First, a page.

Coloradoans Assess Fire Loss

One woman finds just the mailbox still standing
By Bob Cronin,  Newser Staff
Posted Dec 31, 2021 4:40 PM CST
Coloradoans Return to Where Homes Stood
A fire still burns Friday in the ruins of a home in Louisville, Colo.   (AP Photo/Jack Dempsey)

Forrest Smith fled his home in Louisville, Colorado, with only a coffee cup, a water cup, and his cellphone. In the rush, as hot ashes burned him while he started his car, he'd even left behind his wallet, USA Today reports. "For some reason, I'm thinking in my mind, I'm just going to come back, you know?" he said. Smith hasn't been back to his house since he escaped the wildfires Thursday, unsure of where he was going; he eventually found his way to a shelter. He's certain his home is gone. The Boulder County sheriff said Friday that as many as 1,000 homes may have burned. No deaths have been reported.
Snow began falling Friday, and officials expected the fire wouldn't spread any farther.

Although some roads were still closed, other residents did make it to their homes Friday. Many found them in ruins, often next to houses that were untouched, the AP reports. In Superior, Cathy Glaab's house, her home since 1998, was among a row of seven destroyed. "The mailbox is standing," she said, trying to smile. "So many memories." Glaab and her husband plan to rebuild. Other people pulled suitcases or wagons down the sidewalk after salvaging items from their homes. Ruthie Werner of Louisville had driven to Target on Thursday and found the parking lot on fire, per the New York Times. "It felt like the apocalypse," she said.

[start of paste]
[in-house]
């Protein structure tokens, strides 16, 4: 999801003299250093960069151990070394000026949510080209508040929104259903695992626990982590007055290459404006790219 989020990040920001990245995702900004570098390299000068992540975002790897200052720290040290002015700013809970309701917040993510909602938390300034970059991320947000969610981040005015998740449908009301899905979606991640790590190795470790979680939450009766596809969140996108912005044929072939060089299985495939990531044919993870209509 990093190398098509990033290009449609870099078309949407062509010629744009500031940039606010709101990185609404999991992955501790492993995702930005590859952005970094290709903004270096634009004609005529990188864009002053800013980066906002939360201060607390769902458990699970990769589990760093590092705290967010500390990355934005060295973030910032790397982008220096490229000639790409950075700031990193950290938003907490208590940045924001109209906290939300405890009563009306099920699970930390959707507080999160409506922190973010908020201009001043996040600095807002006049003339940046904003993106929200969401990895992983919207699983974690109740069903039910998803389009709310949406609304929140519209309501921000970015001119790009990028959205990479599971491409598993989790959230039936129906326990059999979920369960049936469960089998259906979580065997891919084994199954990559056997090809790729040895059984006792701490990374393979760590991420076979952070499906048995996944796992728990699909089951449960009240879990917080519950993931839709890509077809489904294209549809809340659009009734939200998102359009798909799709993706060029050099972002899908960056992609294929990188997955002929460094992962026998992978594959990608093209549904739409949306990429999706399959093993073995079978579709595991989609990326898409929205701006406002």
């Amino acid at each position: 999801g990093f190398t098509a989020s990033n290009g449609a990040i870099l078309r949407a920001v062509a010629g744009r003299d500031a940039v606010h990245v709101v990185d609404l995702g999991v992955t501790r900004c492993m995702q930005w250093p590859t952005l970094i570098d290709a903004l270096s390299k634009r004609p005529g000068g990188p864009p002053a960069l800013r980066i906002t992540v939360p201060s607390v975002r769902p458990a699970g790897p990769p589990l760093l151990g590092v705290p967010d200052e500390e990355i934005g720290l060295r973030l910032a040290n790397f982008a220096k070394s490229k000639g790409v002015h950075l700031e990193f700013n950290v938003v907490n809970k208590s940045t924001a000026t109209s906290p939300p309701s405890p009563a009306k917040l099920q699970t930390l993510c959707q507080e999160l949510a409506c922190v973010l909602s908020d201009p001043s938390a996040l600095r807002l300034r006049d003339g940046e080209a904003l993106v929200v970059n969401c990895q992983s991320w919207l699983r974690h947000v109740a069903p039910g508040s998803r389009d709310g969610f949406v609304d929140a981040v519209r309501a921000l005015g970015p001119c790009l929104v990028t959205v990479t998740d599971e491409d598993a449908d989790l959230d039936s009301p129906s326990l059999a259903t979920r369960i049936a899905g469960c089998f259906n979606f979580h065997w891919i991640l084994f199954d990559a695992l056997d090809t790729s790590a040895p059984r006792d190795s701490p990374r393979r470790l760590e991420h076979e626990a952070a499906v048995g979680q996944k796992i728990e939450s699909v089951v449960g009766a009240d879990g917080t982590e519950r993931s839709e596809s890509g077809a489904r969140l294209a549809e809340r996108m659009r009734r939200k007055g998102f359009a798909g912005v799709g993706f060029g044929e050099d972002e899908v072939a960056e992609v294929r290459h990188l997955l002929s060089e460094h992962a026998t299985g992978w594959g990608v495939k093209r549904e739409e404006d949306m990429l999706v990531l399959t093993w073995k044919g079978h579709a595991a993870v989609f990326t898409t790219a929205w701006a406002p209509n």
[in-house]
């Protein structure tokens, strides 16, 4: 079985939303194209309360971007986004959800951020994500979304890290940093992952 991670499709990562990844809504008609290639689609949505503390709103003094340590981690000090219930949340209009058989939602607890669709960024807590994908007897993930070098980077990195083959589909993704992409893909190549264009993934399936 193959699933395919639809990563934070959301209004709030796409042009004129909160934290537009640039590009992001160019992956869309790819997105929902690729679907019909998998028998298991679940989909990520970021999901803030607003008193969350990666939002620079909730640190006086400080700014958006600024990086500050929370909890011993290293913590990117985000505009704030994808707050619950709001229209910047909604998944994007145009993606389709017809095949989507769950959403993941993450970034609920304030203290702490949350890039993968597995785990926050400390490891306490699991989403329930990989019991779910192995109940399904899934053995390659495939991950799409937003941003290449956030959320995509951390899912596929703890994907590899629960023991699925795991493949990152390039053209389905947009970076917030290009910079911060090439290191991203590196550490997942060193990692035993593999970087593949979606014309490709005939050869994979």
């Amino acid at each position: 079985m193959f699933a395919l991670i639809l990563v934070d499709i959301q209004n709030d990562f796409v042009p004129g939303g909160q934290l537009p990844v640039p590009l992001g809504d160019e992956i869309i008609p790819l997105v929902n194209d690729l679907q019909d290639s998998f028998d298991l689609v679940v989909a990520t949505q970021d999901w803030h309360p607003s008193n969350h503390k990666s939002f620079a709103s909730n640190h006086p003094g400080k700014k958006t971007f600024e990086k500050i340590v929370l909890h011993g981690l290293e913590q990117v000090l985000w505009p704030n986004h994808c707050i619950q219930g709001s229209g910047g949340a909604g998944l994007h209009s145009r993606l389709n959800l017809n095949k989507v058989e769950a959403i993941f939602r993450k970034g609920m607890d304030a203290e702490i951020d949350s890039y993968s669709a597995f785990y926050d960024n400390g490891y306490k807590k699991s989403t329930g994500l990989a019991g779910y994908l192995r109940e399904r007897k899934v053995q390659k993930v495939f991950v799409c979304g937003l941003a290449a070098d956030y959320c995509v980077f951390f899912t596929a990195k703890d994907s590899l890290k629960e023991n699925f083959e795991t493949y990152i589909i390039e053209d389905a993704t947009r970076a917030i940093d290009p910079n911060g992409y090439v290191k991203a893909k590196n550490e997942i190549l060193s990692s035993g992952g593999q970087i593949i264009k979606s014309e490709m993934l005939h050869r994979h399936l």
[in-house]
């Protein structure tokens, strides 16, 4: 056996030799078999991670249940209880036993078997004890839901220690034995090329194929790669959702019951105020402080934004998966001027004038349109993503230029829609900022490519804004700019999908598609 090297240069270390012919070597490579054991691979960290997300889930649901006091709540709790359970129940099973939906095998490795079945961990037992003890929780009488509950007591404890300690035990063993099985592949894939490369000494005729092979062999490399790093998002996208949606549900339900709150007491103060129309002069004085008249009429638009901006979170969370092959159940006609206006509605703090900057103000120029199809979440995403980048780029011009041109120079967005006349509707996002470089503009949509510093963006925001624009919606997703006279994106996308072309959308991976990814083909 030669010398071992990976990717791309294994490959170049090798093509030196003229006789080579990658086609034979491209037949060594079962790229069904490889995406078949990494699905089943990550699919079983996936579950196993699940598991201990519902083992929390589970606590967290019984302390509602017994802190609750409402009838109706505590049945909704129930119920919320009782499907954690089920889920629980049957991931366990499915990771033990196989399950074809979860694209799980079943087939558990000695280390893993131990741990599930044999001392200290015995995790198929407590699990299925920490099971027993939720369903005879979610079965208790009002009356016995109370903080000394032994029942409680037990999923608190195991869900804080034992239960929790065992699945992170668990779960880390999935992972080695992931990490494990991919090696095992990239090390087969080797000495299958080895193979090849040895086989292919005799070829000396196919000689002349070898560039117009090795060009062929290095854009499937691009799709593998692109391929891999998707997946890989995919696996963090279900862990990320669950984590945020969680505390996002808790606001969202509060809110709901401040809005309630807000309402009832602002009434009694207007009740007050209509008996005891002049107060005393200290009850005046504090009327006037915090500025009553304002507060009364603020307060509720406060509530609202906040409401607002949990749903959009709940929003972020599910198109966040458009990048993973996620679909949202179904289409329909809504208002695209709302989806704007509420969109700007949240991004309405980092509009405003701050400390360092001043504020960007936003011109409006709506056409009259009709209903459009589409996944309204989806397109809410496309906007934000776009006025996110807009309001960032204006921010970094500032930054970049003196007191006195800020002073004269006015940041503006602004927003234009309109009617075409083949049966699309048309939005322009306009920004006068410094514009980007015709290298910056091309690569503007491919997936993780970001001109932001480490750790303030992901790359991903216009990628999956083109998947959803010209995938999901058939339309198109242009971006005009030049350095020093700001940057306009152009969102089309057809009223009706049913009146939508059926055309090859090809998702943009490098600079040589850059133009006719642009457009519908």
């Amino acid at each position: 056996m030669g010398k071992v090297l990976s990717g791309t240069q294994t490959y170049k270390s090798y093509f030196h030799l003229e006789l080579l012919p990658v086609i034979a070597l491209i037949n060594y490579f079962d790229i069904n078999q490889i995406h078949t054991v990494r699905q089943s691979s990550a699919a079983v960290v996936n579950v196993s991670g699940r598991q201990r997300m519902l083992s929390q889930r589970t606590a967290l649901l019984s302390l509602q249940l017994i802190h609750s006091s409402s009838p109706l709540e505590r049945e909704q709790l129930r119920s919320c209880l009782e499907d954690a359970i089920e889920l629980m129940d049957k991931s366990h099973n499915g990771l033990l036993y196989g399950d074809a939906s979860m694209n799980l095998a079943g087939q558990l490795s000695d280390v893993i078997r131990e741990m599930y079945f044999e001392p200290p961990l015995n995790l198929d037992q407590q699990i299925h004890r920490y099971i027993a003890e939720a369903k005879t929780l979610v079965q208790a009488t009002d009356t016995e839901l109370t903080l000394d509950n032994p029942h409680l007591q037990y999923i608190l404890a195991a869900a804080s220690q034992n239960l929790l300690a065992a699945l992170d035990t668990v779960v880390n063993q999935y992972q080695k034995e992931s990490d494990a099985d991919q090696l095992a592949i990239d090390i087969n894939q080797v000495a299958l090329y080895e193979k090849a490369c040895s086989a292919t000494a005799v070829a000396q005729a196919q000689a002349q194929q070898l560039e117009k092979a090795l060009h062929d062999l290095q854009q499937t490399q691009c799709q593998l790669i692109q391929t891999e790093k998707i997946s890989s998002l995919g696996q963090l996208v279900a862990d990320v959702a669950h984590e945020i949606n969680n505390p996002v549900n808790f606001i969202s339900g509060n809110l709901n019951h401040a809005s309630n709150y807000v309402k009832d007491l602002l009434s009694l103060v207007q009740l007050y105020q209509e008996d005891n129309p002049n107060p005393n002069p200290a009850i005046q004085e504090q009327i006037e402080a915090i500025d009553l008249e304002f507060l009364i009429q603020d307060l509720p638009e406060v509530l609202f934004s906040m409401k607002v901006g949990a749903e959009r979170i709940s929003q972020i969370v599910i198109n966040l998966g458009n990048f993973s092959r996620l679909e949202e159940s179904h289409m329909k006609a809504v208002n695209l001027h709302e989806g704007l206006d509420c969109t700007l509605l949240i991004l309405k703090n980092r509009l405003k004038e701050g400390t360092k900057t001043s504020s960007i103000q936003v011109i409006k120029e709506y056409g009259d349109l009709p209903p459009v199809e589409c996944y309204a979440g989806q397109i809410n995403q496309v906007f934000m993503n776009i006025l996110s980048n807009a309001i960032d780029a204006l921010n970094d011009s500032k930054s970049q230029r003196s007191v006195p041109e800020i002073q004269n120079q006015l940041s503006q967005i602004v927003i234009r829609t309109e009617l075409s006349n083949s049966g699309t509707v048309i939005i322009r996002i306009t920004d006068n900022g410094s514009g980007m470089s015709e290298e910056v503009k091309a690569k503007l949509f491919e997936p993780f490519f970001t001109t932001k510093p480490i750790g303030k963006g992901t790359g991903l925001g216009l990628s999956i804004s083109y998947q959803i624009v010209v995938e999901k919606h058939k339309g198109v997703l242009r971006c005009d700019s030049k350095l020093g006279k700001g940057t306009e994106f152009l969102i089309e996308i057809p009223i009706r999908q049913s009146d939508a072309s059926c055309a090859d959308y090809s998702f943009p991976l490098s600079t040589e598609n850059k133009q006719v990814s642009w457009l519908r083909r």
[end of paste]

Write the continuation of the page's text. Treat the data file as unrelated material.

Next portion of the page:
The cause of the fire isn't known, though a downed power line is a suspect. Severe drought had created conditions that enabled the flames to flourish. Boulder County hasn't had significant rain since midi-summer, and 90% of the county remains in severe or extreme drought. A 36-year-old in Broomfield said she grew up with "snowy Christmases" and mild summers. Now, "as a millennial, I'm just looking outside and I’m seeing climate change," Angelica Kalika said. "I'm seeing my future." (More Colorado wildfires stories.)

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